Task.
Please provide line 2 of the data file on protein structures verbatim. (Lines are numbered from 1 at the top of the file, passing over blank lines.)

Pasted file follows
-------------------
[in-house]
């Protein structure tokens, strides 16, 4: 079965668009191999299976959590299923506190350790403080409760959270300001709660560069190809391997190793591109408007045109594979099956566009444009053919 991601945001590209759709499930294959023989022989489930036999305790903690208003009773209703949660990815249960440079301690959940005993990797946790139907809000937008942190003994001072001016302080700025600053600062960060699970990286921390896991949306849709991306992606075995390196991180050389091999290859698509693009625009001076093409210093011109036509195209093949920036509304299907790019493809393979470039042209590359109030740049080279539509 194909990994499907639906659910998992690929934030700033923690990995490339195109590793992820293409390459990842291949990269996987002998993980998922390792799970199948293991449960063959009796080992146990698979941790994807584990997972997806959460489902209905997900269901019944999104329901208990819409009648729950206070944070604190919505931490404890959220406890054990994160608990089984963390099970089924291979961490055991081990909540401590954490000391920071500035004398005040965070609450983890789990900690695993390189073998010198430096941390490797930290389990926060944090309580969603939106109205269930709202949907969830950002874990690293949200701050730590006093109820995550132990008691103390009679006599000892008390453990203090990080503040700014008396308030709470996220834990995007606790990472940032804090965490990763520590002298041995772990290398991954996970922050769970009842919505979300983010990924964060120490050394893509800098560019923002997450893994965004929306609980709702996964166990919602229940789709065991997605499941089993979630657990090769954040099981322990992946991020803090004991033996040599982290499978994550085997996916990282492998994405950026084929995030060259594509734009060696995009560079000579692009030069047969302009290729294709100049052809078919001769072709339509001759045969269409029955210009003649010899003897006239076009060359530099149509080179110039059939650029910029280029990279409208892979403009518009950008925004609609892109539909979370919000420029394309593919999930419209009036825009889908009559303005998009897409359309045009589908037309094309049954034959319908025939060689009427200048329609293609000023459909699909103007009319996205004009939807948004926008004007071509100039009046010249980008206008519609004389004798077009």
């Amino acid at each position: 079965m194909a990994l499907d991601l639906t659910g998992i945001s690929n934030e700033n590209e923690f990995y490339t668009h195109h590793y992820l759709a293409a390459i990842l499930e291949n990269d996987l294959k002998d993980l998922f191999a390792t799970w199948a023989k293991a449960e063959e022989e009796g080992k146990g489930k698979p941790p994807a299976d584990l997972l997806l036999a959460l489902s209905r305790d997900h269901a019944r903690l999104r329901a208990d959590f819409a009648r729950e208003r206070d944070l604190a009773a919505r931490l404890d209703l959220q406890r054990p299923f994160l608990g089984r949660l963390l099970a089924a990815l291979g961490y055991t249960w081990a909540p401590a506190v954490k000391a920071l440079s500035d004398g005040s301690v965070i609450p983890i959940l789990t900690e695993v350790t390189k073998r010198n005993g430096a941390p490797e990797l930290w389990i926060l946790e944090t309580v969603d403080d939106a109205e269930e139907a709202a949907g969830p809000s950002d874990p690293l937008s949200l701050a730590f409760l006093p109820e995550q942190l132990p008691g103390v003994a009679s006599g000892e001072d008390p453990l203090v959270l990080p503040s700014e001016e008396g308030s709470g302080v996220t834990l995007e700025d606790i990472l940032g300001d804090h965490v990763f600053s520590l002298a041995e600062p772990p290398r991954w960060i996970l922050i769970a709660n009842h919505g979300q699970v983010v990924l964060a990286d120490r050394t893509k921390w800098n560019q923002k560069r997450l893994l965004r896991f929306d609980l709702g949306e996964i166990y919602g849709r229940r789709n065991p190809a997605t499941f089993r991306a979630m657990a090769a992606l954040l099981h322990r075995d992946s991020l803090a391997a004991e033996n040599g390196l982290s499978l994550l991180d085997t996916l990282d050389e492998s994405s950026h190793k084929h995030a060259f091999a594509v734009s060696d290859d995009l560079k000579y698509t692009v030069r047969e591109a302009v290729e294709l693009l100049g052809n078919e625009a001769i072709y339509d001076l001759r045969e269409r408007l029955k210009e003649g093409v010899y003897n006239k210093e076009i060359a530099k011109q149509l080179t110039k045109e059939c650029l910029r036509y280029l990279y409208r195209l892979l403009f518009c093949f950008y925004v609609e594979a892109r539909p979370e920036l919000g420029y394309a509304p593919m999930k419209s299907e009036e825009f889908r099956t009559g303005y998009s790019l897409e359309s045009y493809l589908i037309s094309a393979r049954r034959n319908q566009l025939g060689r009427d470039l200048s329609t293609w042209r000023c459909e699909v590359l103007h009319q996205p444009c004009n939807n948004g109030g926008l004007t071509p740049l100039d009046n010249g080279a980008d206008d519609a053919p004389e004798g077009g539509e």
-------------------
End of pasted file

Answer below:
């Protein structure tokens, strides 16, 4: 079965668009191999299976959590299923506190350790403080409760959270300001709660560069190809391997190793591109408007045109594979099956566009444009053919 991601945001590209759709499930294959023989022989489930036999305790903690208003009773209703949660990815249960440079301690959940005993990797946790139907809000937008942190003994001072001016302080700025600053600062960060699970990286921390896991949306849709991306992606075995390196991180050389091999290859698509693009625009001076093409210093011109036509195209093949920036509304299907790019493809393979470039042209590359109030740049080279539509 194909990994499907639906659910998992690929934030700033923690990995490339195109590793992820293409390459990842291949990269996987002998993980998922390792799970199948293991449960063959009796080992146990698979941790994807584990997972997806959460489902209905997900269901019944999104329901208990819409009648729950206070944070604190919505931490404890959220406890054990994160608990089984963390099970089924291979961490055991081990909540401590954490000391920071500035004398005040965070609450983890789990900690695993390189073998010198430096941390490797930290389990926060944090309580969603939106109205269930709202949907969830950002874990690293949200701050730590006093109820995550132990008691103390009679006599000892008390453990203090990080503040700014008396308030709470996220834990995007606790990472940032804090965490990763520590002298041995772990290398991954996970922050769970009842919505979300983010990924964060120490050394893509800098560019923002997450893994965004929306609980709702996964166990919602229940789709065991997605499941089993979630657990090769954040099981322990992946991020803090004991033996040599982290499978994550085997996916990282492998994405950026084929995030060259594509734009060696995009560079000579692009030069047969302009290729294709100049052809078919001769072709339509001759045969269409029955210009003649010899003897006239076009060359530099149509080179110039059939650029910029280029990279409208892979403009518009950008925004609609892109539909979370919000420029394309593919999930419209009036825009889908009559303005998009897409359309045009589908037309094309049954034959319908025939060689009427200048329609293609000023459909699909103007009319996205004009939807948004926008004007071509100039009046010249980008206008519609004389004798077009």